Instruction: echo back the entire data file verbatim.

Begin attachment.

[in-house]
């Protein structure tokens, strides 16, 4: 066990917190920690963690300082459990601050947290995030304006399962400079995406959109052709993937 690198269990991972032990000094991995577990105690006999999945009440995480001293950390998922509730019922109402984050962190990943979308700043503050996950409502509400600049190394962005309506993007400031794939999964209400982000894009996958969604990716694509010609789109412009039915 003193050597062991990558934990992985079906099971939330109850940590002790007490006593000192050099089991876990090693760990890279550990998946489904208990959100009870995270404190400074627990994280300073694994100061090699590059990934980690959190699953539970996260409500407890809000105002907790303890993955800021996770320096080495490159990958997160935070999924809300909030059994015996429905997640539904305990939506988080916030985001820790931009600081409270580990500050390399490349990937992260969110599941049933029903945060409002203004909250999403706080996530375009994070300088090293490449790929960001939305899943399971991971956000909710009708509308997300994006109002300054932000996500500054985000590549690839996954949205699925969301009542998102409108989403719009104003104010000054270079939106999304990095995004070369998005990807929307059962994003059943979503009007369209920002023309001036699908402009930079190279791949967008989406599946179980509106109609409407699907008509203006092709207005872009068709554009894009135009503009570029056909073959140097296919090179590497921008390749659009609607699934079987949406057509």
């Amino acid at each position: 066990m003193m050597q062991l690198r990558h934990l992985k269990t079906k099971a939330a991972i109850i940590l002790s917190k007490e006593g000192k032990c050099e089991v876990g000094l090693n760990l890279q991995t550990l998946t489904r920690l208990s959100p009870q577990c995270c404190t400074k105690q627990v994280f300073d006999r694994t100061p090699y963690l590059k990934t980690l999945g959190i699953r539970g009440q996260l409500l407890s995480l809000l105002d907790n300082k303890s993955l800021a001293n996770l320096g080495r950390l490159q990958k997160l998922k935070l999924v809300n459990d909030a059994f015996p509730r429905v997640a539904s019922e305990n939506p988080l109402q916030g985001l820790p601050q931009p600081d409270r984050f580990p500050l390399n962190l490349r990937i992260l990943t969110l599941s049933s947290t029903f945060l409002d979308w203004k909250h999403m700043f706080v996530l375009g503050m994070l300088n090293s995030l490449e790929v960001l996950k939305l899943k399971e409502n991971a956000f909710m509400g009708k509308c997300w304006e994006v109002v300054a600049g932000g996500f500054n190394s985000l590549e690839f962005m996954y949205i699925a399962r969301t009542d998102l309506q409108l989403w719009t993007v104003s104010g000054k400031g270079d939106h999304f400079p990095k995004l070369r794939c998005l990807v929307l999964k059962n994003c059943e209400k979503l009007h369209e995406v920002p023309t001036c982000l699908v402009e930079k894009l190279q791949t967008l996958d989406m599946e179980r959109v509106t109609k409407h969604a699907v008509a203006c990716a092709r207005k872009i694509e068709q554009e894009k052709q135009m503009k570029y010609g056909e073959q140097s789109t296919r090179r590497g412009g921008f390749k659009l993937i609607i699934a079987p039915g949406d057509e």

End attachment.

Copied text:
[in-house]
């Protein structure tokens, strides 16, 4: 066990917190920690963690300082459990601050947290995030304006399962400079995406959109052709993937 690198269990991972032990000094991995577990105690006999999945009440995480001293950390998922509730019922109402984050962190990943979308700043503050996950409502509400600049190394962005309506993007400031794939999964209400982000894009996958969604990716694509010609789109412009039915 003193050597062991990558934990992985079906099971939330109850940590002790007490006593000192050099089991876990090693760990890279550990998946489904208990959100009870995270404190400074627990994280300073694994100061090699590059990934980690959190699953539970996260409500407890809000105002907790303890993955800021996770320096080495490159990958997160935070999924809300909030059994015996429905997640539904305990939506988080916030985001820790931009600081409270580990500050390399490349990937992260969110599941049933029903945060409002203004909250999403706080996530375009994070300088090293490449790929960001939305899943399971991971956000909710009708509308997300994006109002300054932000996500500054985000590549690839996954949205699925969301009542998102409108989403719009104003104010000054270079939106999304990095995004070369998005990807929307059962994003059943979503009007369209920002023309001036699908402009930079190279791949967008989406599946179980509106109609409407699907008509203006092709207005872009068709554009894009135009503009570029056909073959140097296919090179590497921008390749659009609607699934079987949406057509």
């Amino acid at each position: 066990m003193m050597q062991l690198r990558h934990l992985k269990t079906k099971a939330a991972i109850i940590l002790s917190k007490e006593g000192k032990c050099e089991v876990g000094l090693n760990l890279q991995t550990l998946t489904r920690l208990s959100p009870q577990c995270c404190t400074k105690q627990v994280f300073d006999r694994t100061p090699y963690l590059k990934t980690l999945g959190i699953r539970g009440q996260l409500l407890s995480l809000l105002d907790n300082k303890s993955l800021a001293n996770l320096g080495r950390l490159q990958k997160l998922k935070l999924v809300n459990d909030a059994f015996p509730r429905v997640a539904s019922e305990n939506p988080l109402q916030g985001l820790p601050q931009p600081d409270r984050f580990p500050l390399n962190l490349r990937i992260l990943t969110l599941s049933s947290t029903f945060l409002d979308w203004k909250h999403m700043f706080v996530l375009g503050m994070l300088n090293s995030l490449e790929v960001l996950k939305l899943k399971e409502n991971a956000f909710m509400g009708k509308c997300w304006e994006v109002v300054a600049g932000g996500f500054n190394s985000l590549e690839f962005m996954y949205i699925a399962r969301t009542d998102l309506q409108l989403w719009t993007v104003s104010g000054k400031g270079d939106h999304f400079p990095k995004l070369r794939c998005l990807v929307l999964k059962n994003c059943e209400k979503l009007h369209e995406v920002p023309t001036c982000l699908v402009e930079k894009l190279q791949t967008l996958d989406m599946e179980r959109v509106t109609k409407h969604a699907v008509a203006c990716a092709r207005k872009i694509e068709q554009e894009k052709q135009m503009k570029y010609g056909e073959q140097s789109t296919r090179r590497g412009g921008f390749k659009l993937i609607i699934a079987p039915g949406d057509e």